How to Guarantee Yourself the Jackpot in the Biggest Lottery Ever—In Theory, Anyway – Real Time Economics

The cash value of the jackpot is now larger than the cost of buying every single ticket.

People scooped up 440 million tickets at $2 a pop for Saturday night, with the hope of winning a cool $949.9 million in the multistate Powerball lottery. Nobody won. The jackpot is now a whopping $1.5 billion, the biggest U.S. jackpot ever, and will likely keep growing until the next draw Wednesday. Lottery fever is here.

The jackpot has passed a different threshold, too: The cash value of the jackpot is now larger than the cost of buying every single ticket. You heard that right. You can guarantee yourself the jackpot in the biggest lottery ever.

Well, that’s the simple answer, anyway. The reality is more tricky.

The primary problem to consider is cash you’ll need up front. With odds of 1 in 292,201,338 for the jackpot, it means you would need $584.4 million to play every combination. Do you have some rich and/or smart friends? Voltaire did, and in the 18th century he joined a group of entrepreneurs and bought up a French government-sponsored lottery. If you can get together the money, you’re one step closer to dreams of greater fortune (and a story about you in The Wall Street Journal).

It’s very easy to dream big, but you need to think small. There are some niggling practicalities that might get in the way. First, you need to purchase every ticket. If you’re doing this in New York, for example, you’re going to have to find a string of bodegas to buy your tickets. Each play slip has space for five games, so you would need a stack of over 58 million to fill out. You could probably do this with a printer, a lot of ink, and a computer program to fill in your choices of number.

Powerball sales are allowed almost all day, save for a brief period leading up to the draw, and a brief period overnight, using New York State as an example. This gives you the time between draws to buy all your tickets—four days in total. You would have to buy tickets at an eye-watering 172.7 play slips per second. Don’t forget you have to hand over every single one, since it’s not possible to buy in bulk or automate the purchase of Powerball tickets. A spokesperson for the New York State Gaming Commission says that a transaction should take “no more than three seconds.” At that pace, you’re going to need access to 519 terminals simultaneously to process your tickets.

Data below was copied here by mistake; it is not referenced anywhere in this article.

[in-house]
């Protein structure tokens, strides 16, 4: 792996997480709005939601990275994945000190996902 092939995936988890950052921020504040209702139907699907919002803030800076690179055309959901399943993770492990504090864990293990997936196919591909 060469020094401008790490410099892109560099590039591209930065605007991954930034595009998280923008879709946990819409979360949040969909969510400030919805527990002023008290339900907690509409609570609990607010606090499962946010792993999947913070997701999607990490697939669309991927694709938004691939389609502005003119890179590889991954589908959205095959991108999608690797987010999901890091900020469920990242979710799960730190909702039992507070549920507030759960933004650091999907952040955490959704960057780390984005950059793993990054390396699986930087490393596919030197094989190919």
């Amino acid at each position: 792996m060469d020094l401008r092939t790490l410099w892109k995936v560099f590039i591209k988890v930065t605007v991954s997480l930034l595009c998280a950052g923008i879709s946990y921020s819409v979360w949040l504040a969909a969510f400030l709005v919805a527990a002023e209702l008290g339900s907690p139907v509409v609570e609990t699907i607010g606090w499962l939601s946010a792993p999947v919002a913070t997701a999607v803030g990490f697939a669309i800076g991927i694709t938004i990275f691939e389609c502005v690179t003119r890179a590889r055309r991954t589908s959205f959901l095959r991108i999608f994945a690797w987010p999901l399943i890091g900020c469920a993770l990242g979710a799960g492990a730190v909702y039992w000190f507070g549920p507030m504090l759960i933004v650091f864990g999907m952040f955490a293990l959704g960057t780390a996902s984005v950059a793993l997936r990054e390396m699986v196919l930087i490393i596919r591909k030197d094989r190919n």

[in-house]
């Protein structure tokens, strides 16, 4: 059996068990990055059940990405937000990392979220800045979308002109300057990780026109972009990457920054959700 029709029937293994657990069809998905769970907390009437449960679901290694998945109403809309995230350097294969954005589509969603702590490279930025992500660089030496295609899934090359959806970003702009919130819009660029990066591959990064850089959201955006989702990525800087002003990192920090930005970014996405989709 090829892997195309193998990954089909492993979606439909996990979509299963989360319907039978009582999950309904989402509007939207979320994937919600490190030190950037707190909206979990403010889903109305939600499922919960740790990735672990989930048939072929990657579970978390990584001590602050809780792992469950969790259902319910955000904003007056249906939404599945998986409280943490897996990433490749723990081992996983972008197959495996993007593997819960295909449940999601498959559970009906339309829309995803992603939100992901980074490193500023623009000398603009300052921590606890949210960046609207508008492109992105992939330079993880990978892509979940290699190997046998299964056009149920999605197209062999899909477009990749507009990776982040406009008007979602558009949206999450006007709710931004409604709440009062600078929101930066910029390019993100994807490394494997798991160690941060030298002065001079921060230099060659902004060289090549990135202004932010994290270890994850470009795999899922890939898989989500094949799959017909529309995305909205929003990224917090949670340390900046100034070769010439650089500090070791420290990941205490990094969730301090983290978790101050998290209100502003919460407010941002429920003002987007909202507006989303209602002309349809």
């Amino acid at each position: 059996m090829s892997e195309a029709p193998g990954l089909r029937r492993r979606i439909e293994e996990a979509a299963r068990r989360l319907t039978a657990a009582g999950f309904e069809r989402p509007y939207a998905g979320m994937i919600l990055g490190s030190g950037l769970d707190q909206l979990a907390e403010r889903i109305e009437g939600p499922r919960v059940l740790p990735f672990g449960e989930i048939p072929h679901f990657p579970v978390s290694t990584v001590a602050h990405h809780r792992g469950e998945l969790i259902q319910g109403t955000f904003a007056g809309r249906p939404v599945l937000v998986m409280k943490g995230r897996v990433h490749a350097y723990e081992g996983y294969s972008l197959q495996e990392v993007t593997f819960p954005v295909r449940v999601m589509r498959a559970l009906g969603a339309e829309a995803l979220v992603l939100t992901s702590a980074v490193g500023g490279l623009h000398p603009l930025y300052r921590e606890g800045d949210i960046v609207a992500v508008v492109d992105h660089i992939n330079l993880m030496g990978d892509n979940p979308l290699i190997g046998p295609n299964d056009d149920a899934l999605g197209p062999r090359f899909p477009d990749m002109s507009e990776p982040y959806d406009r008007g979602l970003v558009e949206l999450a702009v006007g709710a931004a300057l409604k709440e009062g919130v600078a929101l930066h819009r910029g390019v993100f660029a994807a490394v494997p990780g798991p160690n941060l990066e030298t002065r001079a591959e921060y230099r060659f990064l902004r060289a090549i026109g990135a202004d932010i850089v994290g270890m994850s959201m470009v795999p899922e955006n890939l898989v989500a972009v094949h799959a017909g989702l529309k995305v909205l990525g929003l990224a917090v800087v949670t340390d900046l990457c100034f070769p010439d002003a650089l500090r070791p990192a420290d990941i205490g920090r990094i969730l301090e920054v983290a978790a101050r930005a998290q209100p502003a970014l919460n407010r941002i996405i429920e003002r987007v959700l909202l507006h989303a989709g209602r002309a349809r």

But let’s say you manage to pull this off. It’s Wednesday evening, and you’re sitting (surrounded by piles and piles of tickets) safe in the knowledge that you’re going to win. How much would you win? The combination of the $930 million cash jackpot, the increase in the size of the jackpot from your own ticket purchases (around an extra $118 million), along with winning every possible smaller prize (only an extra $93.5 million) puts the take over $1 billion. Congratulations! You were already a one percenter to begin with, but now you’re really rich.

But there’s more! Did you know you can write off the losing tickets as gambling losses? You spent about $560.9 million on losing tickets, after all. Since that’s less than your total prize money, you can write it off. Your taxable income for 2016, assuming no other income since you probably won’t work again, would be $580.3 million. The federal tax would be $229.8 million, so your winnings would be worth $327 million—a return on investment of 36%.

There is one huge risk to this scheme, though. Someone else might win the jackpot, and then you’ll have to share.  If one other person matches all of the numbers, you go from a profit of $327 million to a much smaller win of $10.6 million. If the pot splits three or more ways, you’ll start to lose lots of money from your scheme. And with so many players buying tickets for this draw, there could be dozens of winners to carve up your prize. It’s happened before, though luckily for the winners, it was for jackpot they didn’t have to split: In 2005, a fortune cookie foretold the correct numbers for a second-place prize, and 110 people won.

But, hey, risking a few (million) dollars on the lottery is part of the fun, right?

—Richard Rubin and Josh Zumbrun contributed to this article.

Related reading:

Powerball: No Winner, So Jackpot Hits $1.3 Billion

Why an Economist Plays Powerball

Should You Play the Lottery?

Lottery Lift? States Hope for Their Own Powerball Jackpots



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12 January 2016 | 4:29 pm – Source:


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